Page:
4. The "Relative positioning" uses the same principle as the <grid> tag of the ACS template system in order to emulate a table-like structure.

    First we define the height and the width of the desired table and after that we sort all the included attributes. The table-builder will use this sort order and the width (x) of the table, so the first (x) elements will be placed in the first rown, the second ones in the second rown, and so on as you can see in the next table example:

    1st 2nd 3rd
    4th 5th 6th
    7th 8th ...

  5. "ADP template"
  6. "ADP template" has all the posible freedom because you are editing line by line how you want your form to look like. For the people who has already embebed some dynamic form in a template it should be pretty straight forward as they are used to use the different <form[...]> tags. The dynfield package just adds two new tags to the existent ones which we think are very usefull:

    • <formlabel>: Returns the label of the element
    • <formhelptext>: Returns the help text and the 'chunk' between the (<>) and (</>) tag
    For those who have never work with formtemplate there is an example.

Layout process

The dynfield package is just an extension of what we already have in our page. So you can add fields to pages without form, pages defining the form in the adp file or pages using template::form/ad_form. The drawback of this implementation is that one can get confuse about what is really being executed at one moment and which what values. The standard process shall be the following:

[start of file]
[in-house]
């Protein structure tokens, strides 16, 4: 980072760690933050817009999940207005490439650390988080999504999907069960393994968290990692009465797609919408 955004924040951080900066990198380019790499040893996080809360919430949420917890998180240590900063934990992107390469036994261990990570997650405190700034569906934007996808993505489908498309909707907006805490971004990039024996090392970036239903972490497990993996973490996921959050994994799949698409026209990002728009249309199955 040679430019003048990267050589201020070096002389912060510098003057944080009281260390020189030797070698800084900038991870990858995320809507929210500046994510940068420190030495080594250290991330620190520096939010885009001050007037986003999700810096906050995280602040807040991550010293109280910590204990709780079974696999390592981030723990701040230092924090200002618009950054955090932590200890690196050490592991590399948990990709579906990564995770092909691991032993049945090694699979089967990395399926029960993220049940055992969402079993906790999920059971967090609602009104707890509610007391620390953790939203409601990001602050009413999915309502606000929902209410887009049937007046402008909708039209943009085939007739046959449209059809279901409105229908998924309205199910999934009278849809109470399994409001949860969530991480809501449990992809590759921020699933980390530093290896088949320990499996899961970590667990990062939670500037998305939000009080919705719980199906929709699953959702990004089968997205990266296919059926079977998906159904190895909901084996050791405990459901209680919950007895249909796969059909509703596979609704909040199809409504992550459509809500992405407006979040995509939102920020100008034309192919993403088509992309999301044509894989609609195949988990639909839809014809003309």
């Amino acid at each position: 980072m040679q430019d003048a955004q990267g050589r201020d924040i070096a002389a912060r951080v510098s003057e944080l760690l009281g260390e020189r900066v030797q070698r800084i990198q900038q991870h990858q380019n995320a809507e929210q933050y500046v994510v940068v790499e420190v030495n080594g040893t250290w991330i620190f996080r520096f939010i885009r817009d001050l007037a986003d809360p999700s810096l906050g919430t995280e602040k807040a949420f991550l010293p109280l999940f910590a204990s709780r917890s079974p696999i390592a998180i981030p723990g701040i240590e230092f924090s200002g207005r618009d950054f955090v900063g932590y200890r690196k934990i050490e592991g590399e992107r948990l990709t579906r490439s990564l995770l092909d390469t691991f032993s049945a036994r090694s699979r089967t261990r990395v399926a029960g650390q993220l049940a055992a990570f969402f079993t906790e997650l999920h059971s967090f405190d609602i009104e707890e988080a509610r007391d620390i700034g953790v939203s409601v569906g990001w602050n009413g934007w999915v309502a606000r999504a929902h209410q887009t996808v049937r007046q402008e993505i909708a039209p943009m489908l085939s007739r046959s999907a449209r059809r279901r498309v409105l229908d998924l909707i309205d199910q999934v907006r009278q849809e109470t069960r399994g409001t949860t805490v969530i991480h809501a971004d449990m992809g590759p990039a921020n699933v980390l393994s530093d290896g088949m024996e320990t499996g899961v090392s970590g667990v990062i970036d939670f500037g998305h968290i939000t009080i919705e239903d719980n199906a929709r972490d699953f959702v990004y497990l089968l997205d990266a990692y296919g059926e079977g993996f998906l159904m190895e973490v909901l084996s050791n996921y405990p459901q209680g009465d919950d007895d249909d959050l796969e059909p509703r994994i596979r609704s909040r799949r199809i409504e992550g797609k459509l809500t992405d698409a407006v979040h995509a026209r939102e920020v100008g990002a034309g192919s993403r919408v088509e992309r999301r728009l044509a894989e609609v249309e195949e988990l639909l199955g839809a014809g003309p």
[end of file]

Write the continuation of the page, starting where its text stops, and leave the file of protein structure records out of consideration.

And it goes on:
• Call to the load&show dynfield procedure in the tcl file which:
    1. Get the old attributes values from the database
    2. Set the page layout/style. First look at the -style paramenter, if nil use the -page_url parameter, if nil get the default page_url for the specified object_type, if nil not to use layout manager (i.e. use standard ACS layout)
    3. If page_url is used get the layout variables of the corresponding layout_type
    4. Create form and form elements
  • Call to the <formtemplate> tag in the adp file
  • Call to the store dynfield procedure in the 'is_valid' section of your template::form/ad_form or in the *-2.tcl page if you do not use it.

Layout tables

The layout pages are defined in the table dynfield_layout_pages: